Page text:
Stasis in a gastric remnant can result in postprandial bloating, vomiting, abdominal pain, and weight loss. Gastric stasis occurs without evidence of mechanical intestinal obstruction or anastomotic narrowing in up to 25% of patients, depending on the type of reconstruction that was performed. Ineffective gastric emptying, impaired bowel motility, and alkaline reflux gastritis can contribute to gastric stasis. UGI should reveal a patent anastomosis without obstruction. Nuclear medicine studies may be of benefit to assess gastric emptying. Severe gastric stasis may require surgical revision with repositioning of the anastomosis or total gastrectomy.
Roux syndrome, or Roux stasis syndrome, may occur following distal gastrectomy with a Roux-en-Y gastrojejunostomy. With this syndrome, patients have an atonic stomach with delayed emptying of the gastric remnant and Roux limb without evidence of obstruction. This represents a motility abnormality rather than a mechanical problem. Patients may present with vomiting, epigastric pain, and weight loss.
On UGI, there is dilation of the gastric remnant with delayed emptying. The efferent limb is typically dilated, without evidence of mechanical obstruction. It is important to assess the anastomosis to make sure that an anastomotic stricture is not a contributing factor. A gastric emptying nuclear medicine scan may also show delayed solid and/or liquid emptying. GI motility testing shows abnormal motility in the Roux limb, with propulsive activity toward the stomach rather than away from the stomach. Promotility medications may be beneficial.
Gastric outlet or small bowel obstruction can be an early or late postoperative complication following ulcer surgery. Obstruction may be caused by postoperative edema or hematoma in the early postoperative course. In contrast, late postoperative obstruction can be caused by anastomotic strictures, with or without stomal ulcers, adhesive disease, or internal hernias. UGI may reveal an anastomotic stricture with gastric outlet obstruction ( Fig. 35-6 ). The patient should be positioned at fluoroscopy so that the anastomosis is viewed in profile, without overlapping structures, to optimally assess anastomotic width and height. Endoscopic treatment and balloon dilation of strictures may be beneficial in some patients.
A bezoar is a potential complication of subtotal gastrectomy. A bezoar may form in a gastric remnant as a result of decreased peristalsis and absence of gastric acid, especially when a vagotomy has been performed. Retained ingested material can coalesce to become a large masslike conglomerate. On UGI and CT, this appears as a large mottled mass within the gastric remnant. Contrast material and gas trapped within the interstices of the mass may help establish the correct diagnosis ( Fig. 35-7 ). Also, bezoars are usually mobile, allowing for distinction from a gastric tumor. A bezoar can lead to gastric outlet obstruction and occasionally small bowel obstruction if the bezoar passes into the jejunum. Bezoars may be successfully treated endoscopically, but surgical intervention may be necessary, especially with an associated obstruction.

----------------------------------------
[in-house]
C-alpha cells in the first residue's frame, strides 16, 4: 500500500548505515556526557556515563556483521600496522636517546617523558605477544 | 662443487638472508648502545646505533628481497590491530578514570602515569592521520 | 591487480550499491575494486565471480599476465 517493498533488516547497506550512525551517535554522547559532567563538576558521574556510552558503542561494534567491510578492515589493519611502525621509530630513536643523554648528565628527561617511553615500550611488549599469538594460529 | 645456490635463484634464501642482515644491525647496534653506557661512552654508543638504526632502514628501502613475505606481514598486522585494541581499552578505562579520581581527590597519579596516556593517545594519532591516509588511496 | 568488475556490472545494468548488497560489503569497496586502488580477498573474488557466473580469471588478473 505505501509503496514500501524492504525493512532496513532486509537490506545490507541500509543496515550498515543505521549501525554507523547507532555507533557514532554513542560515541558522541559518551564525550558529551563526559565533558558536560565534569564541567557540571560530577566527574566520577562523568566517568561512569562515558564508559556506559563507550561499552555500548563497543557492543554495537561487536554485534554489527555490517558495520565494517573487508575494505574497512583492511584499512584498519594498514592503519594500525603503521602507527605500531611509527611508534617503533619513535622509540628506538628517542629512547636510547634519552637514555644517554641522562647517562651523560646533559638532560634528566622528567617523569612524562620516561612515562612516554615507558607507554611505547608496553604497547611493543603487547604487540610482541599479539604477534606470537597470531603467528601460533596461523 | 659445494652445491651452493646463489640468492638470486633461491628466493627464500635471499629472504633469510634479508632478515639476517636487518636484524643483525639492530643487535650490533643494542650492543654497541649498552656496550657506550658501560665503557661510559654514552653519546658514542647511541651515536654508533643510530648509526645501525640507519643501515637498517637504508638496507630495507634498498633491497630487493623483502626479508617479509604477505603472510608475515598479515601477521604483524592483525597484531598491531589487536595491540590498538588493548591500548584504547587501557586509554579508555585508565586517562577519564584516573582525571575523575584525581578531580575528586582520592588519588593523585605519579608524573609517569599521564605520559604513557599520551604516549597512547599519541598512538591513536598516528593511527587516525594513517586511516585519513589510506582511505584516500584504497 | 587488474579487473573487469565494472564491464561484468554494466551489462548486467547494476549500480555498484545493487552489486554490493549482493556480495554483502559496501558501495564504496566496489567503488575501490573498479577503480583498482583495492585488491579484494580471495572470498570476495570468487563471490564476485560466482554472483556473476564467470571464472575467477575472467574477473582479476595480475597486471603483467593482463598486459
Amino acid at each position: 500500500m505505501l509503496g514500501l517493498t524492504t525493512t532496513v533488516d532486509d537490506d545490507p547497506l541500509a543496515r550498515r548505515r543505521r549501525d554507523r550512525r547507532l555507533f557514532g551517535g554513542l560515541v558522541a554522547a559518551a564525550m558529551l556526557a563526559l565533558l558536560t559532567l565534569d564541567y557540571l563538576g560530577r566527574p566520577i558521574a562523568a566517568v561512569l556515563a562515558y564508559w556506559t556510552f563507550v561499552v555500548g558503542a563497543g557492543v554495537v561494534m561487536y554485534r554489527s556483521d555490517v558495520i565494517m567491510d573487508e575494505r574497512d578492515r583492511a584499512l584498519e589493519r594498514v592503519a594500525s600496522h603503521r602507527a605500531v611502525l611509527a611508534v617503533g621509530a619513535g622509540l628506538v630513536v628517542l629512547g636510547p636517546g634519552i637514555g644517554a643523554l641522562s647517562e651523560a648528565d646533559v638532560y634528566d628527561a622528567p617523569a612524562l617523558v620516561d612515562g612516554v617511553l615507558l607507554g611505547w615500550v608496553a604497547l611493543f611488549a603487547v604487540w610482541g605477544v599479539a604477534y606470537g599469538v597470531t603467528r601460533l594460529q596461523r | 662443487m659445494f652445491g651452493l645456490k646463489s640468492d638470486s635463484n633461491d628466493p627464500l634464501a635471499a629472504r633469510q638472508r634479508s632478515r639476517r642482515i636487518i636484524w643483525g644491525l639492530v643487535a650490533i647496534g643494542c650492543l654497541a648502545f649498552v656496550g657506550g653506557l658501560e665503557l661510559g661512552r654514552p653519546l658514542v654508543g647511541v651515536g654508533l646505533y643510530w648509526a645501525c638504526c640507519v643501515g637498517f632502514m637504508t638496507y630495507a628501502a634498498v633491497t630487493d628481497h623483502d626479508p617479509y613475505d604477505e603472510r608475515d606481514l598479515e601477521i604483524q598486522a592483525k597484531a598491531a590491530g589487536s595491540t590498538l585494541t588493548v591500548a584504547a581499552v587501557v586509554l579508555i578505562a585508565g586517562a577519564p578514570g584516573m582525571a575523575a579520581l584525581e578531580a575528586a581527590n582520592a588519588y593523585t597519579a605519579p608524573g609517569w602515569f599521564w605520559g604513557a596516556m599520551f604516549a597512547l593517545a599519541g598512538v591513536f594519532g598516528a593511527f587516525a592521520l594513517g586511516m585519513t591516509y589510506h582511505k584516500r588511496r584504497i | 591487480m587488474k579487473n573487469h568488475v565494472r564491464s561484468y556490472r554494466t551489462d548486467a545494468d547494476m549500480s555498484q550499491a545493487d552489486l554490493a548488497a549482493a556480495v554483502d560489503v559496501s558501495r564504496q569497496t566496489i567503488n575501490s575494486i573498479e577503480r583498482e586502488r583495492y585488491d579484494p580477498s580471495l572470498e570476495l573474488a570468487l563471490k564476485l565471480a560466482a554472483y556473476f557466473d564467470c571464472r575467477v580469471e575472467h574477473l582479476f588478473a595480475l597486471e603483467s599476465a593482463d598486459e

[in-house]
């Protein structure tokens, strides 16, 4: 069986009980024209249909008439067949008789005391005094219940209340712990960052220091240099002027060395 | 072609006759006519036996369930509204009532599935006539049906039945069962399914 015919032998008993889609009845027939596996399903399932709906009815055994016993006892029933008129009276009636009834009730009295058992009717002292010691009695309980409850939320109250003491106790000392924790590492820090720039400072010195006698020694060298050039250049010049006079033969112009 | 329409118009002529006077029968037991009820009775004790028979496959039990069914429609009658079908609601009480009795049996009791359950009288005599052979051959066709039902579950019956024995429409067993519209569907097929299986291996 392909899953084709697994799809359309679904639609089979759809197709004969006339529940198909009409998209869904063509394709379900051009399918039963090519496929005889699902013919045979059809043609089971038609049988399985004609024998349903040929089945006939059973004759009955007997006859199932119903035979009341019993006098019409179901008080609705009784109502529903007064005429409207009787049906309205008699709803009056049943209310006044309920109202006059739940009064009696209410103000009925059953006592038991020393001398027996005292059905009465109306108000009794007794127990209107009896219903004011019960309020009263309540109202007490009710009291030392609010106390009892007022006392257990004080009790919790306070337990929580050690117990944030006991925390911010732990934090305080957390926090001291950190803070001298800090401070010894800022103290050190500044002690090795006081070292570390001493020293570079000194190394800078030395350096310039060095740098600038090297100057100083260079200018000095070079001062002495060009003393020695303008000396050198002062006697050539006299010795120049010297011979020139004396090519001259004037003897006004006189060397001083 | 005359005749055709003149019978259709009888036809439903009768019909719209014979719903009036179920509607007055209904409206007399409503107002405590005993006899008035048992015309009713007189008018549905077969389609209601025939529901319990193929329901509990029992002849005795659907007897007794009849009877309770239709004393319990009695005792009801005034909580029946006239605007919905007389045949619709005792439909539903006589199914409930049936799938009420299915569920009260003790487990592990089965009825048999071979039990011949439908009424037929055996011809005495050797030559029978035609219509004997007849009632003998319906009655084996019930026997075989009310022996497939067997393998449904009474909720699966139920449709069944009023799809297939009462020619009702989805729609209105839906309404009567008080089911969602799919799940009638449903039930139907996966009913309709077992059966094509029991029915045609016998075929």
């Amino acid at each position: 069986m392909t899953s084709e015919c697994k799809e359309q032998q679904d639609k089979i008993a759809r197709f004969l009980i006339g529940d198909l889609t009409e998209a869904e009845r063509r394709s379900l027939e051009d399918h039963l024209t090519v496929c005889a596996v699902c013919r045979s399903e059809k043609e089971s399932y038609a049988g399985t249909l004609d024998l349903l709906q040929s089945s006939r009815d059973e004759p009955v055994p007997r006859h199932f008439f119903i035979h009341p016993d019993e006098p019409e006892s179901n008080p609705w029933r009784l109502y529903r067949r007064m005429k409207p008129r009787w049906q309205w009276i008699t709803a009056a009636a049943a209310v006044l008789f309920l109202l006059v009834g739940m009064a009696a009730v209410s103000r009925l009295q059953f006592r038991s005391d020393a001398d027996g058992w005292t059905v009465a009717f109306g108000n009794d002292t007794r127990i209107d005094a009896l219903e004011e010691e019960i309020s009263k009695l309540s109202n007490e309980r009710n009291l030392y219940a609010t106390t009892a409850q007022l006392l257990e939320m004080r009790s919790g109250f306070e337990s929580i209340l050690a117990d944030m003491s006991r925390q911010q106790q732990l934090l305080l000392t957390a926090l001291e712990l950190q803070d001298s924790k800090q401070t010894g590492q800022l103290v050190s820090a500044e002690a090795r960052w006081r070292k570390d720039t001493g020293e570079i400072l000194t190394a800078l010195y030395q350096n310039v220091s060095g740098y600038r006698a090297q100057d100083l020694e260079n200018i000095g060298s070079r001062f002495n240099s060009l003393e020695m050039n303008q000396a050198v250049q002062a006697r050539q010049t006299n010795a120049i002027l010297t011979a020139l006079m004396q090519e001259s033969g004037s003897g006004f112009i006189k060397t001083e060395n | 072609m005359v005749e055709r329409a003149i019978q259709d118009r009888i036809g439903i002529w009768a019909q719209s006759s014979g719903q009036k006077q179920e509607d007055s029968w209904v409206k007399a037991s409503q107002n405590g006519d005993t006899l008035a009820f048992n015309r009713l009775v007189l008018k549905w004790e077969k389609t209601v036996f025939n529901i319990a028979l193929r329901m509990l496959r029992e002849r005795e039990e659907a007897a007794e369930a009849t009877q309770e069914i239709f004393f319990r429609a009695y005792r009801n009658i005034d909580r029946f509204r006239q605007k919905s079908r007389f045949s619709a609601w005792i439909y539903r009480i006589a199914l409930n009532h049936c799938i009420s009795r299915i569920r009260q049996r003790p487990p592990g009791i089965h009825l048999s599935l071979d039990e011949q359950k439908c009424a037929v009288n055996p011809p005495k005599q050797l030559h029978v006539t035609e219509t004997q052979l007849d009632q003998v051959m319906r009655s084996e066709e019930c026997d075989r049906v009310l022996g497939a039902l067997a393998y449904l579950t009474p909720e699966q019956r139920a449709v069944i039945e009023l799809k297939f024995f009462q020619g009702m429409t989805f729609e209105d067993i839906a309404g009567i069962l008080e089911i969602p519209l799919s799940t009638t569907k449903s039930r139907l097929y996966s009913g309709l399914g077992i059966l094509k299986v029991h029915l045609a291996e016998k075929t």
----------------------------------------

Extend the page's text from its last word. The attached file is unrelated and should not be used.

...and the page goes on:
Dumping is a phenomenon caused by destruction or bypass of the pyloric sphincter (as with pyloroplasty or antrectomy) with rapid gastric emptying; however, other factors likely play a role. Patients with early dumping syndrome experience vasomotor and cardiovascular symptoms, including tachycardia, dizziness, diaphoresis, weakness, nausea, abdominal cramping, diarrhea, and the need to lie down after eating. Postprandial symptoms may be severe and disabling. High-carbohydrate food may precipitate the worst attacks. A rapid influx of sugars into the proximal jejunum may cause a strong osmotic effect, drawing fluid into the bowel.
Crampy abdominal pain and distention are not uncommon, and diarrhea often follows. Early dumping occurs 15 to 20 minutes after a meal in 5% to 50% of patients, depending on the specific operation. Clinically significant dumping occurs in 5% to 10% of patients after pyloroplasty or distal gastrectomy. Because of the abdominal pain associated with eating, patients tend to lose weight and become malnourished.
UGI in early dumping syndrome may reveal very rapid transit time with rapid opacification of the colon. Conservative therapy for dumping syndrome consists of dietary management; most patients improve with dietary changes over time. A somatostatin analogue may be beneficial. Surgical management may be necessary in a small percentage of patients, but the results of surgery for dumping symptoms are variable and unpredictable.
Late dumping, also called postprandial (reactive) hypoglycemia, occurs 2 to 4 hours after a meal and may have similar vasomotor symptoms, but does not typically have the associated GI symptoms. This can be alleviated by the administration of carbohydrates.